(note that there a lot of other JVM that are fine on the same machines, with the same software/dataset).

The first thing I do when witnessing a JVM crash is change one of the software component: typically upgrading the JVM to the latest version.

  • I have to mention that I'm by no mean implying Java ain't stable: I've got production servers with uptime of two years (hardened Debian Linux systems tend to not need many "critical" patches mandating a reboot ;) on which there are Java server running that barely ever need to be restarted (they're restarted, but not because of crashes and/or memory related issues). – SyntaxT3rr0r May 19 '10 at 15:30

So an application written in Java will never crash due to memory relate issue.

OutOfMemoryError is certainly a memory related issue. Furthermore, you can get a "real" crash (segfault) when a bug in the JVM is encountered (which is typically written in C or C++), or when there is a hardware problem (such as bad RAM). Possibly also when you run invalid bytecode on a JVM that does not validate it (such as JVMs for embedded systems).

But normally, yes, Java programs don't segfault.


No. Java Applications can crash due to memory issues. While Java does have built-in memory management, it's by no means perfect. It's just that a lot of the hard work is done for you.

As mentioned in some of the other answers, Java does have a fairly particular memory allocation system which does involve quite a bit of manual management and it's actually quite easy to exhaust this allocation if you're not careful and don't have it set up correctly for your application.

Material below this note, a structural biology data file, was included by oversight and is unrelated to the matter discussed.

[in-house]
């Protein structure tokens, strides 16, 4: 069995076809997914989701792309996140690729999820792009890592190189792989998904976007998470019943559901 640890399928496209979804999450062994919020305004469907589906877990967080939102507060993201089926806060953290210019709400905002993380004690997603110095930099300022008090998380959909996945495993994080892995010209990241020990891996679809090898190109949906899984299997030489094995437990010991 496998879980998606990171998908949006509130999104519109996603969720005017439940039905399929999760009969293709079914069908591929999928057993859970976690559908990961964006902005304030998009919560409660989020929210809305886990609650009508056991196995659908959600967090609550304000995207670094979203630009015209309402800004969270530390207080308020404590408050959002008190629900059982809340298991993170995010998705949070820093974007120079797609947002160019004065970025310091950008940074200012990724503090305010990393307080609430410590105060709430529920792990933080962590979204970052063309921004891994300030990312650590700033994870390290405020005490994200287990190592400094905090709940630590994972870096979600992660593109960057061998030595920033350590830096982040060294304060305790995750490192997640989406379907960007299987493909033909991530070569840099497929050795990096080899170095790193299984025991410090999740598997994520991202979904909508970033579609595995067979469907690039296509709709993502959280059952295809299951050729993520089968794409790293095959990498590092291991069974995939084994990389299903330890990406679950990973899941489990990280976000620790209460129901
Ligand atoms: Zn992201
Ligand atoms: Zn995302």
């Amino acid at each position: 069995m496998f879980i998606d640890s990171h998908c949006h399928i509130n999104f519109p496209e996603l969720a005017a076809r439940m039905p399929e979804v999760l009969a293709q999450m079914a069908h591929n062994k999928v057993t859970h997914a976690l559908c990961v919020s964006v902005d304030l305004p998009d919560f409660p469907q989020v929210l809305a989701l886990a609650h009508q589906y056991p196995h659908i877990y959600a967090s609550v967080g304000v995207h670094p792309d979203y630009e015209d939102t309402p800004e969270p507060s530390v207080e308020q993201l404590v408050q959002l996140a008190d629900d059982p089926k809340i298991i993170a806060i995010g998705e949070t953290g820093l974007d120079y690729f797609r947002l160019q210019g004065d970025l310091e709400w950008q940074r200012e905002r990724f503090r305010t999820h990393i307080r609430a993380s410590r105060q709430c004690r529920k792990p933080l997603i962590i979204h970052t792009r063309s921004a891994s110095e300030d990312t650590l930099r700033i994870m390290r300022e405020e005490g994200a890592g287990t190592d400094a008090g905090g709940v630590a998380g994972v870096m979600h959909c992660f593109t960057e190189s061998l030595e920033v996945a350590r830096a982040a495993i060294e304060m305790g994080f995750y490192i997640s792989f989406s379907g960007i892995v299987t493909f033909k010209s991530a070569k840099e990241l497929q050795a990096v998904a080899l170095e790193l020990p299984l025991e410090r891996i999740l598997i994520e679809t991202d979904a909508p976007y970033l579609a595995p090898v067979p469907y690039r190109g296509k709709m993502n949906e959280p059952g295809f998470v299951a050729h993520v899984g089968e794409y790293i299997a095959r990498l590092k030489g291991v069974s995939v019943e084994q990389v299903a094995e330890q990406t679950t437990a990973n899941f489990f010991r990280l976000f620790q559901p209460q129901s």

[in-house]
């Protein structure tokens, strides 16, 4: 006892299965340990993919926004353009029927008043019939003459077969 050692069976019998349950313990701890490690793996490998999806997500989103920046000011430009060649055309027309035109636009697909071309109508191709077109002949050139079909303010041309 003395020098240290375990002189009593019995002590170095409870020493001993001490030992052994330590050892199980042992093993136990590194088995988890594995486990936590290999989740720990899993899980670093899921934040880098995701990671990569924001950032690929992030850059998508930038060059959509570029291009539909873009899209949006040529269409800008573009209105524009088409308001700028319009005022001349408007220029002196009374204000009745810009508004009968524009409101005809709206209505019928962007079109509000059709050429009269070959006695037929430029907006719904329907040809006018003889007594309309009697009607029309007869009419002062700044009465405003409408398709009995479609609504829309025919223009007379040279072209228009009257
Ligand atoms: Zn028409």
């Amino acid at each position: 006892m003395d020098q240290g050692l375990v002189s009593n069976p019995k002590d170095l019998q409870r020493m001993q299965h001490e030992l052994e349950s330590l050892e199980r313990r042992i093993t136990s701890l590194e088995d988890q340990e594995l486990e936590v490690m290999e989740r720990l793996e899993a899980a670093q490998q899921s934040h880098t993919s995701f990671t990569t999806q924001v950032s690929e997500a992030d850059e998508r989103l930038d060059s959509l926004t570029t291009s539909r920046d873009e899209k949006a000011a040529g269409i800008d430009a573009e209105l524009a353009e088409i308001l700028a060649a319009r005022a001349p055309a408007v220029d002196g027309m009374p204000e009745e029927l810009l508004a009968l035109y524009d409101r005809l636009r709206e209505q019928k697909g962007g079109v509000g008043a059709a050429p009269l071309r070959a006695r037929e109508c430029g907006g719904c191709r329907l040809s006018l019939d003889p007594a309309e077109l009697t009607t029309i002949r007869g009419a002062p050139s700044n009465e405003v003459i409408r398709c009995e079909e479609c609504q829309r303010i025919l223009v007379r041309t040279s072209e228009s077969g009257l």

(See the -Xmx and -Xms parameters to Java)


While it's unlikely the JVM itself will crash it's perfectly possible for your program to crash through memory related issues, e.g from memory leaks via objects that never go out of scope.

(edit: the JVM is a highly optimised platform, and although bugs are very rare, they still crop up occasionally, plus of course, as others have mentioned here, if you have hardware issues like corruped I/O or RAM, the JVM can and will die)


This program will throw OutOfMemoryException and crash.

void crash(List list) {
   while (true) {
      list.add(new Object());
  • 5
    OutOfMemoryError, not OutOfMemoryException. – Jesper May 19 '10 at 8:55
  • You can catch the OutOfMemoryError, and clear the list and keep running as if it never happened. So even something which could crash the program can be recovered in Java. – Peter Lawrey May 21 '10 at 21:08

A serious crash looks like that:

# A fatal error has been detected by the Java Runtime Environment:
#  SIGSEGV (0xb) at pc=0x00000000, pid=3387, tid=166603048020
# JRE version: 6.0_14-b08
# Java VM: Java HotSpot(TM) Server VM (14.0-b16 mixed mode linux-x86 )
# Problematic frame:
# C  0x00000000
# An error report file with more information is saved as:
# .....hs_err_pid3387.log

It's not the java programm that causes this, it's the code of the vm itself. It's very rare since a few years.


If you want to test what happens if the JVM really crashes, try this function (I use it to test my crash handlers :). Works not in secure environments, or on non Sun JDKs.

 * Crashes the JVM, by copying 1 byte from address 1 to address 1. If this did
 * not crash the machine already, we copy a byte from -1 to -1 :). Never call 
 * this except for debugging problems related  to handling system crashes.
public static void crash() {        
    Unsafe unsafe;
    try {
        Field field = Unsafe.class.getDeclaredField("theUnsafe");
        unsafe = (Unsafe)field.get(null);
    } catch (Exception ex) {
        throw new RuntimeException("Can't get Unsafe instance to crash app.", ex);
    log.fatal("Here we are and say good bye, the app ist now about to die...");
    // Crash now!
    // Still alive? Than the following line will help... Crash now!